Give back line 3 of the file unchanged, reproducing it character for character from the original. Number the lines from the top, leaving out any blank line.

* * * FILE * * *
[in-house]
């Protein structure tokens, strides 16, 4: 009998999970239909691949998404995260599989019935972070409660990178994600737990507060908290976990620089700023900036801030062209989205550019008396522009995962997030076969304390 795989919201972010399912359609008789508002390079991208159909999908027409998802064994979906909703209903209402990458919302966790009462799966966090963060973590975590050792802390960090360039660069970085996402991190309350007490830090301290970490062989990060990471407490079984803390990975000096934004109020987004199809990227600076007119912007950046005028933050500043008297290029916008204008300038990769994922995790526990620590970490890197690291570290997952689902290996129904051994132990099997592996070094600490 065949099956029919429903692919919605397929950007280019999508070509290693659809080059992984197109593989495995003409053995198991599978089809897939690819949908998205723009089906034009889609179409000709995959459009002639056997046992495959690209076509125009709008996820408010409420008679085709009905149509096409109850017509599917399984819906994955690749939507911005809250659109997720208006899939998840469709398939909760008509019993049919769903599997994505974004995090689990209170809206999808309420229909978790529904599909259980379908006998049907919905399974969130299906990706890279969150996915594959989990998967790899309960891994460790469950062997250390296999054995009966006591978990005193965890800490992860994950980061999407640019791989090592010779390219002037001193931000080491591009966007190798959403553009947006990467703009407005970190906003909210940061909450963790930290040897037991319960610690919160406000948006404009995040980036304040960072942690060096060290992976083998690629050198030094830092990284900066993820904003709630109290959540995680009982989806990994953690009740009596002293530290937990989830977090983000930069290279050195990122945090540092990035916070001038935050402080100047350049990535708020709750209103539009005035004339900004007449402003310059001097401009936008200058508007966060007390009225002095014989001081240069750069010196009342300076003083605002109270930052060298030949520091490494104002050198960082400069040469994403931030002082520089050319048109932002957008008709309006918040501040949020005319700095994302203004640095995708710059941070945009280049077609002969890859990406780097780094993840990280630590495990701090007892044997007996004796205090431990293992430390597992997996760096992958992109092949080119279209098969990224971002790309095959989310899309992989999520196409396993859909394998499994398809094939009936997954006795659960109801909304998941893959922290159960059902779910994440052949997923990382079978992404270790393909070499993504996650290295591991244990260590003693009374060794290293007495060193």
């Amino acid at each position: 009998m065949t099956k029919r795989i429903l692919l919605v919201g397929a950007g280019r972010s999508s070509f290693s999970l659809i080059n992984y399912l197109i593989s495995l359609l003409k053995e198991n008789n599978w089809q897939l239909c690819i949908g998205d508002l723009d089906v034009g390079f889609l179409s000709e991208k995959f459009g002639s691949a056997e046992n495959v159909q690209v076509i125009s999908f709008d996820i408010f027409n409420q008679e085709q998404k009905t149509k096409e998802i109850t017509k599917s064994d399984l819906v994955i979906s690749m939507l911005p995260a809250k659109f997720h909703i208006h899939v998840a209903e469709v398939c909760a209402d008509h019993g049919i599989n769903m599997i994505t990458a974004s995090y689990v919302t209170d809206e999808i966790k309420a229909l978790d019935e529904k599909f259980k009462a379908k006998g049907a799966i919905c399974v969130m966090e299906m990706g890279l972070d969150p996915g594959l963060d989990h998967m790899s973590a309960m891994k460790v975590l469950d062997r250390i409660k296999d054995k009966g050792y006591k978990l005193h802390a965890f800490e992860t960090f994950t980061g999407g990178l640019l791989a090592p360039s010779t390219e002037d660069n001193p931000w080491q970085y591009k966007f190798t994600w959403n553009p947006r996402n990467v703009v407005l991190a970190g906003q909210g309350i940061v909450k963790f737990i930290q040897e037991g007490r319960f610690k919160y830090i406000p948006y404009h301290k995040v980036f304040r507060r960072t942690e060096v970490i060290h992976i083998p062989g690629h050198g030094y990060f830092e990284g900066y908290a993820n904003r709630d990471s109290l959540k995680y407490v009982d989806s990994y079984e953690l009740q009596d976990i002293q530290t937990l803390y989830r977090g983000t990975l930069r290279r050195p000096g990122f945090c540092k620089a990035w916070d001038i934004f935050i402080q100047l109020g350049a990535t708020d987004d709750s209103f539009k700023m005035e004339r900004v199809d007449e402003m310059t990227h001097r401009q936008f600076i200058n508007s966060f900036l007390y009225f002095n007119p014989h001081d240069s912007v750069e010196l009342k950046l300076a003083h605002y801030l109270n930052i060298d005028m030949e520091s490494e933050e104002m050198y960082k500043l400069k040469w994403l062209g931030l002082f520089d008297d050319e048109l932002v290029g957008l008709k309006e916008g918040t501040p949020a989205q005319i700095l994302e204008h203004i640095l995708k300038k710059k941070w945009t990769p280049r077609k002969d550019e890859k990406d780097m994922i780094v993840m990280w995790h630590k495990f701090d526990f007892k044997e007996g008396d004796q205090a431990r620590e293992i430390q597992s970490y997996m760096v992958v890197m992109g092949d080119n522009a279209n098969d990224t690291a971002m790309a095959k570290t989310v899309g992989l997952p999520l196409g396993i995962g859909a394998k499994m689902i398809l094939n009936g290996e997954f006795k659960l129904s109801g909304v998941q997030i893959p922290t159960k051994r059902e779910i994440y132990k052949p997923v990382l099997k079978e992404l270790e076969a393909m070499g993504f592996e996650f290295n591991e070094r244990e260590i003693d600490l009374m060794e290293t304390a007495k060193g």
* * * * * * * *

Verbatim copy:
């Amino acid at each position: 009998m065949t099956k029919r795989i429903l692919l919605v919201g397929a950007g280019r972010s999508s070509f290693s999970l659809i080059n992984y399912l197109i593989s495995l359609l003409k053995e198991n008789n599978w089809q897939l239909c690819i949908g998205d508002l723009d089906v034009g390079f889609l179409s000709e991208k995959f459009g002639s691949a056997e046992n495959v159909q690209v076509i125009s999908f709008d996820i408010f027409n409420q008679e085709q998404k009905t149509k096409e998802i109850t017509k599917s064994d399984l819906v994955i979906s690749m939507l911005p995260a809250k659109f997720h909703i208006h899939v998840a209903e469709v398939c909760a209402d008509h019993g049919i599989n769903m599997i994505t990458a974004s995090y689990v919302t209170d809206e999808i966790k309420a229909l978790d019935e529904k599909f259980k009462a379908k006998g049907a799966i919905c399974v969130m966090e299906m990706g890279l972070d969150p996915g594959l963060d989990h998967m790899s973590a309960m891994k460790v975590l469950d062997r250390i409660k296999d054995k009966g050792y006591k978990l005193h802390a965890f800490e992860t960090f994950t980061g999407g990178l640019l791989a090592p360039s010779t390219e002037d660069n001193p931000w080491q970085y591009k966007f190798t994600w959403n553009p947006r996402n990467v703009v407005l991190a970190g906003q909210g309350i940061v909450k963790f737990i930290q040897e037991g007490r319960f610690k919160y830090i406000p948006y404009h301290k995040v980036f304040r507060r960072t942690e060096v970490i060290h992976i083998p062989g690629h050198g030094y990060f830092e990284g900066y908290a993820n904003r709630d990471s109290l959540k995680y407490v009982d989806s990994y079984e953690l009740q009596d976990i002293q530290t937990l803390y989830r977090g983000t990975l930069r290279r050195p000096g990122f945090c540092k620089a990035w916070d001038i934004f935050i402080q100047l109020g350049a990535t708020d987004d709750s209103f539009k700023m005035e004339r900004v199809d007449e402003m310059t990227h001097r401009q936008f600076i200058n508007s966060f900036l007390y009225f002095n007119p014989h001081d240069s912007v750069e010196l009342k950046l300076a003083h605002y801030l109270n930052i060298d005028m030949e520091s490494e933050e104002m050198y960082k500043l400069k040469w994403l062209g931030l002082f520089d008297d050319e048109l932002v290029g957008l008709k309006e916008g918040t501040p949020a989205q005319i700095l994302e204008h203004i640095l995708k300038k710059k941070w945009t990769p280049r077609k002969d550019e890859k990406d780097m994922i780094v993840m990280w995790h630590k495990f701090d526990f007892k044997e007996g008396d004796q205090a431990r620590e293992i430390q597992s970490y997996m760096v992958v890197m992109g092949d080119n522009a279209n098969d990224t690291a971002m790309a095959k570290t989310v899309g992989l997952p999520l196409g396993i995962g859909a394998k499994m689902i398809l094939n009936g290996e997954f006795k659960l129904s109801g909304v998941q997030i893959p922290t159960k051994r059902e779910i994440y132990k052949p997923v990382l099997k079978e992404l270790e076969a393909m070499g993504f592996e996650f290295n591991e070094r244990e260590i003693d600490l009374m060794e290293t304390a007495k060193g």